Minnesota couple helps create first solar bee garden

Everyone's talking about their Solar Honey.

What goes together better than bees and honey? Bees and honey and solar power.

Last year, Gov. Mark Dayton signed the Pollinator-Friendly Solar Act into law. The first-of-its-kind legislation encourages developers to plant wildflowers and native plants alongside solar panels to transform them into inviting habitats for pollinators, songbirds, and other native creatures.

And one Minnesota couple is helping energy companies take their pollinator-friendly solar gardens a step further – by adding beehives.

Connexus Energy, the largest customer-owned power company in Minnesota, set up a pollinator habitat shortly after the law passed, according to its website

Then this spring, they partnered with Minnesota nonprofit Fresh Energy and Bolton Bees to create America's first solar facility with a commercial bee operation.

Husband-and-wife team Travis and Chiara Bolton installed 15 beehives at the solar garden in the City of Ramsey, Connexus says.

The Boltons didn't stop there, though. They're partnering with other solar companies to establish more apiaries, something the couple says is "readily replicable." 

Besides Connexus, the Boltons have also set up hives at solar facilities in Farmington and Scandia owned by NRG Energy, EcoWatch says.

“Altogether the three sites provide pollinator habitat equivalent to more than 40,000 homes each having a 6-by-12 pollinator garden,” Travis Bolton told Modern Farmer.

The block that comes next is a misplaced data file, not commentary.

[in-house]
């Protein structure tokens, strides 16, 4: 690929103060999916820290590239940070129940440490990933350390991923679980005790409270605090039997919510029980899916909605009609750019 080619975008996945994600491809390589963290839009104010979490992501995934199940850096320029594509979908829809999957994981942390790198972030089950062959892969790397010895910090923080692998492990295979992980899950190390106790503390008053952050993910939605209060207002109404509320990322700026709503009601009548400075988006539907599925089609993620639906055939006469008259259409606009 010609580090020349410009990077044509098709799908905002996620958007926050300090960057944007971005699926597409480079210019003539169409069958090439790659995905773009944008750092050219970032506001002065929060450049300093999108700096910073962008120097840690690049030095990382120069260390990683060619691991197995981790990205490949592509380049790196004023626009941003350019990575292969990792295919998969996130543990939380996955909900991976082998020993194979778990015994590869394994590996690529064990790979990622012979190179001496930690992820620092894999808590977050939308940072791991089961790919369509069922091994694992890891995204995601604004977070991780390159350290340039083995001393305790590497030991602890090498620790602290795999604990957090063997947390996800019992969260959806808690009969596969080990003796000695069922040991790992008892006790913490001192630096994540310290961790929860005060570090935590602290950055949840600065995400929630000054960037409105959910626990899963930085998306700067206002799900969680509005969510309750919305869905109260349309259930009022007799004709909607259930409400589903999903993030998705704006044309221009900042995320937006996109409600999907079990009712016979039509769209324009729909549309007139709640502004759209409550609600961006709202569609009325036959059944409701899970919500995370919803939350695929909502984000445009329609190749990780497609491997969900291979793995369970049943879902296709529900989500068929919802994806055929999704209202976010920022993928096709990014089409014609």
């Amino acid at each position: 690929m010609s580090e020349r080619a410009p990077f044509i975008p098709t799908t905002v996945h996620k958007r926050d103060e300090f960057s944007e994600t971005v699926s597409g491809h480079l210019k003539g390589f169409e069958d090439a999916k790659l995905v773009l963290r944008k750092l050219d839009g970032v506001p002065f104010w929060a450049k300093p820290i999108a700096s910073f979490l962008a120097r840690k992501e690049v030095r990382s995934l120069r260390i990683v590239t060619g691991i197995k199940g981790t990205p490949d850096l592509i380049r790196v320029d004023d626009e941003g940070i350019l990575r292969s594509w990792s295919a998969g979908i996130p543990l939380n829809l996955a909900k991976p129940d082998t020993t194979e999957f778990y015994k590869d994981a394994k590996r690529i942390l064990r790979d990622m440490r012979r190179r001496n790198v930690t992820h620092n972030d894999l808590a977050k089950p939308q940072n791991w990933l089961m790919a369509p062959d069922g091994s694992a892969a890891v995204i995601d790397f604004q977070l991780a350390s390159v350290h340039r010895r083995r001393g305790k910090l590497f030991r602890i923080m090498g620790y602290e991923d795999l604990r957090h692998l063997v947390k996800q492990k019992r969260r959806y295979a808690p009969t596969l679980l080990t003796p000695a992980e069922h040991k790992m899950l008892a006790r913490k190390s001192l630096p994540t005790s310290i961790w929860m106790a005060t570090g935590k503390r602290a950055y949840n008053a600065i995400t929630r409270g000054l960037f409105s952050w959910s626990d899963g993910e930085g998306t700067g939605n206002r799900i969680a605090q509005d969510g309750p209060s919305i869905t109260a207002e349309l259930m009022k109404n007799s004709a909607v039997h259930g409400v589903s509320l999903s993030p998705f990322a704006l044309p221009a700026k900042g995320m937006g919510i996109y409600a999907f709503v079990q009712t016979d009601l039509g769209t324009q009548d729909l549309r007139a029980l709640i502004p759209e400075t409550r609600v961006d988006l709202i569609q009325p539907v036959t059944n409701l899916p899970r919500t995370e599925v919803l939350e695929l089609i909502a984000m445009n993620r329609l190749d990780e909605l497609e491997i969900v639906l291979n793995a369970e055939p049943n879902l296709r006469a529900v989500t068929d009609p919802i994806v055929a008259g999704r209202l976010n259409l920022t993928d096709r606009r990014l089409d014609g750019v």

They're also looking into opening apiaries at solar sites in Wisconsin, Iowa, and Illinois.

Minnesota is leading the way to help bees

Bees and other pollinators are in danger – U.S. beekeepers lost 44 percent of their honey bee colonies from April 2015 to April 2016.

But Minnesota is leading the way with the mutually-beneficial partnership between solar and bees, and it's caught the attention of National Geographic and Martha Stewart. And this week, even the Smithsonian is talking about it.

"We have been humbled with all of the interest in the work that we have been doing," the Boltons wrote on Facebook this weekend.

"We strongly believe in this collaboration. It is utilizing the land underneath solar panels – instead of just having gravel or cheap turf grass. Solar Energy is cheap, and being installed rapidly throughout the nation. The land should be used to plant healthy habitat for pollinators," the post says.

Solar Honey

Bolton Bees has trademarked the honey its solar gardens produce as (duh) Solar Honey.

They license it to other beekeepers, food producers, and energy companies that agree to follow certain production standards, Connexus says.

You may recognize that name, because Solar Honey Swirl ice cream was available at the State Fair this year, in the Minnesota Honey Producers Association booth.

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